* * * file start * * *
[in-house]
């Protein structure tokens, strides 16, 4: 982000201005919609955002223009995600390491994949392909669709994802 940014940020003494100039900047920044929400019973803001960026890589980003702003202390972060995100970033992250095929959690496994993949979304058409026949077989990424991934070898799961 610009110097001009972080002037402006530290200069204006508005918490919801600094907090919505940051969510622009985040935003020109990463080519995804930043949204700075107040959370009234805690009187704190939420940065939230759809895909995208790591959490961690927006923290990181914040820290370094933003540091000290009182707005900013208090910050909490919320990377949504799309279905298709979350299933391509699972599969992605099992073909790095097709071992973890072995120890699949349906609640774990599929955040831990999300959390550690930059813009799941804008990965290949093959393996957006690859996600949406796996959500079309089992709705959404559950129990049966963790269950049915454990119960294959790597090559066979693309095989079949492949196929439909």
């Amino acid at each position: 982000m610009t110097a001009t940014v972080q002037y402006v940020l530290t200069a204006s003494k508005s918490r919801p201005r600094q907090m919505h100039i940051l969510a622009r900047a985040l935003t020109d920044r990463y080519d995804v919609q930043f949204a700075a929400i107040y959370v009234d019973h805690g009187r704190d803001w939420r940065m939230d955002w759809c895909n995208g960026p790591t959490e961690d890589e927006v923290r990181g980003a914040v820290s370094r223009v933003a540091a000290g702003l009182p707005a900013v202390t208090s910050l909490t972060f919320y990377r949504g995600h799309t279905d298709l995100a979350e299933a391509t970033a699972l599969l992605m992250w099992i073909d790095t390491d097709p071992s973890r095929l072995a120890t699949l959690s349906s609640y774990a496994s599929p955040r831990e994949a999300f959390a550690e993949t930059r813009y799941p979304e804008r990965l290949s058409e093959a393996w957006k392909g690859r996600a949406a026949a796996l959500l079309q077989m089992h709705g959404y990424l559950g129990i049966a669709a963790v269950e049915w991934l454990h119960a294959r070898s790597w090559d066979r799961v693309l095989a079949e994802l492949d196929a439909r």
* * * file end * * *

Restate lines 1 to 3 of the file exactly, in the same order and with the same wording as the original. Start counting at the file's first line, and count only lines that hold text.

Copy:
[in-house]
């Protein structure tokens, strides 16, 4: 982000201005919609955002223009995600390491994949392909669709994802 940014940020003494100039900047920044929400019973803001960026890589980003702003202390972060995100970033992250095929959690496994993949979304058409026949077989990424991934070898799961 610009110097001009972080002037402006530290200069204006508005918490919801600094907090919505940051969510622009985040935003020109990463080519995804930043949204700075107040959370009234805690009187704190939420940065939230759809895909995208790591959490961690927006923290990181914040820290370094933003540091000290009182707005900013208090910050909490919320990377949504799309279905298709979350299933391509699972599969992605099992073909790095097709071992973890072995120890699949349906609640774990599929955040831990999300959390550690930059813009799941804008990965290949093959393996957006690859996600949406796996959500079309089992709705959404559950129990049966963790269950049915454990119960294959790597090559066979693309095989079949492949196929439909």
């Amino acid at each position: 982000m610009t110097a001009t940014v972080q002037y402006v940020l530290t200069a204006s003494k508005s918490r919801p201005r600094q907090m919505h100039i940051l969510a622009r900047a985040l935003t020109d920044r990463y080519d995804v919609q930043f949204a700075a929400i107040y959370v009234d019973h805690g009187r704190d803001w939420r940065m939230d955002w759809c895909n995208g960026p790591t959490e961690d890589e927006v923290r990181g980003a914040v820290s370094r223009v933003a540091a000290g702003l009182p707005a900013v202390t208090s910050l909490t972060f919320y990377r949504g995600h799309t279905d298709l995100a979350e299933a391509t970033a699972l599969l992605m992250w099992i073909d790095t390491d097709p071992s973890r095929l072995a120890t699949l959690s349906s609640y774990a496994s599929p955040r831990e994949a999300f959390a550690e993949t930059r813009y799941p979304e804008r990965l290949s058409e093959a393996w957006k392909g690859r996600a949406a026949a796996l959500l079309q077989m089992h709705g959404y990424l559950g129990i049966a669709a963790v269950e049915w991934l454990h119960a294959r070898s790597w090559d066979r799961v693309l095989a079949e994802l492949d196929a439909r």